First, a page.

2014 GSA Annual Meeting in Vancouver, British Columbia (19–22 October 2014)

Paper No. 208-7
Presentation Time: 10:30 AM

SPATIAL AND TEMPORAL DISTRIBUTION OF POLYCYCLIC AROMATIC HYDROCARBONS (PAHS) WITHIN SEDIMENT AND FISH TISSUE OF THE LOWER CHESAPEAKE BAY BASIN, USA


COLEMAN, Katherine L.1, ODHIAMBO, Ben K.1, SHARPLESS, Charles M.2, COXON, Taylor M.1, WIELAND, Werner3 and BUNCH, Aaron J.4, (1)Earth and Environmental Sciences, University of Mary Washington, 1301 College Avenue, Fredericksburg, VA 22401, (2)Department of Chemistry, University of Mary Washington, 1301 College Ave, Jepson Science Center, Fredericksburg, VA 22401, (3)Department of Biological Sciences, University of Mary Washington, 1301 College Avenue, Fredericksburg, VA 22401, (4)Virginia Department of Game and Inland Fisheries, 3801 John Tyler Memorial Highway, Charles City, VA 23030, kcolema2@mail.umw.edu

Polycyclic aromatic hydrocarbons (PAHs) are carcinogenic persistent organic pollutants that pose serious environmental risks in aquatic ecosystems. The presence of PAHs is related to various anthropogenic activities, predominantly fossil fuel combustion. We report an ongoing analysis of the spatial and temporal distribution of PAHs in the fluvial and lacustrine systems of the Virginia portion of the Chesapeake Bay watershed. The study area has a population of over 6.7 million and maintains a cover of 16% urban development, although anthropogenic alterations, mainly along the I-95 transportation corridor, are increasing. PAH analysis is being done on surficial sediment samples and dated sediment cores (210Pb and 137Cs) as well as on muscle and liver tissues of largemouth bass (Micropterus salmoides), bluegill (Lepomis macrochirus), and blue catfish (Ictalurus furcatus).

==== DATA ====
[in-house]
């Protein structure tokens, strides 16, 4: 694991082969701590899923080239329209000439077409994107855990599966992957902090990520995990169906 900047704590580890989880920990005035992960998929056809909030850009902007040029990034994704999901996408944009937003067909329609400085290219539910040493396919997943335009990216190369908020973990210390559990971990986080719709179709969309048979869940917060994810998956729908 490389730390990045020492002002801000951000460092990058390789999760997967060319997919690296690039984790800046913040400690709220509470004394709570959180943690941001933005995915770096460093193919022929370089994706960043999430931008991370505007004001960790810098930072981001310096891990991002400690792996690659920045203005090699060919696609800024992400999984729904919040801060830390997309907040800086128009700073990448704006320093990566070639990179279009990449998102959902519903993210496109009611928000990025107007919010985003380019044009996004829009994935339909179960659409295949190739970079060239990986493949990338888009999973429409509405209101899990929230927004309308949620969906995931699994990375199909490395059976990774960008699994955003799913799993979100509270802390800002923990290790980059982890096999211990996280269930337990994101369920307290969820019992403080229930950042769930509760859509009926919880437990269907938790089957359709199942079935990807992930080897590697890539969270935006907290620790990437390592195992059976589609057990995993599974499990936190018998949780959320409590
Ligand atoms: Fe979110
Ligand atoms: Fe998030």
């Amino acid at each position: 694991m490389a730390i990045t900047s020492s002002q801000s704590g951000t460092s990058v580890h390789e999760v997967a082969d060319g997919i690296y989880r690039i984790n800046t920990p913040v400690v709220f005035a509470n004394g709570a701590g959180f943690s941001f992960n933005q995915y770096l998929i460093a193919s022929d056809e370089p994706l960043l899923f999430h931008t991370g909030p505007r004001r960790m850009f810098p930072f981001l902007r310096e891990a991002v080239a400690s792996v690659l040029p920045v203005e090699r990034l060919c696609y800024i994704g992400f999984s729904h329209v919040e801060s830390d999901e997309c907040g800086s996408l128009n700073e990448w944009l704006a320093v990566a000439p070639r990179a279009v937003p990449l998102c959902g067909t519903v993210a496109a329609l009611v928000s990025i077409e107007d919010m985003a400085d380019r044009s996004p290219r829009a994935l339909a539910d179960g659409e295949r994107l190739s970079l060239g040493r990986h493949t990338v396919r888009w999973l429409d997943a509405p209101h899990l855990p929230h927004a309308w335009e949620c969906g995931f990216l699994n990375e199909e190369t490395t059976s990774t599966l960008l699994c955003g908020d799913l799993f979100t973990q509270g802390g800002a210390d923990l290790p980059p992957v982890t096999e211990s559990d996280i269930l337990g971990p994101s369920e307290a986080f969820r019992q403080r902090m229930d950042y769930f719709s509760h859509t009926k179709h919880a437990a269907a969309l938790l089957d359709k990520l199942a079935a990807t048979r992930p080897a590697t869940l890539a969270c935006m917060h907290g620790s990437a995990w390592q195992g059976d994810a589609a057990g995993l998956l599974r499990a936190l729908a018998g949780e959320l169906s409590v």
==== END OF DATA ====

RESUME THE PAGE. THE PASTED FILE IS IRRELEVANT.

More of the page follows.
The analysis employs accelerated solvent extraction and gas chromatography mass spectrometry (GCMS) with selected ion monitoring. Preliminary results show that PAH hot spots are also areas with multiple identified PAH sources, both point and atmospheric. Overall, surficial sediment PAH levels had a mean value of 3.9x103 ±2.5x104 ng/g, while fish tissue PAH levels had a mean value of 8.1 ±8.2 ng/g. This disparity may be due to the low efficiency of PAH bioconcentration. Fish tissue PAH levels were randomly distributed, while surficial sediments reveal high clusters. This may be due to fish mobility and migration. Additionally, apex predator species were shown to have PAH values greater than could be accounted for by direct exposure alone, as seen in bottom feeding fish. This reveals that bio-magnification is occurring.

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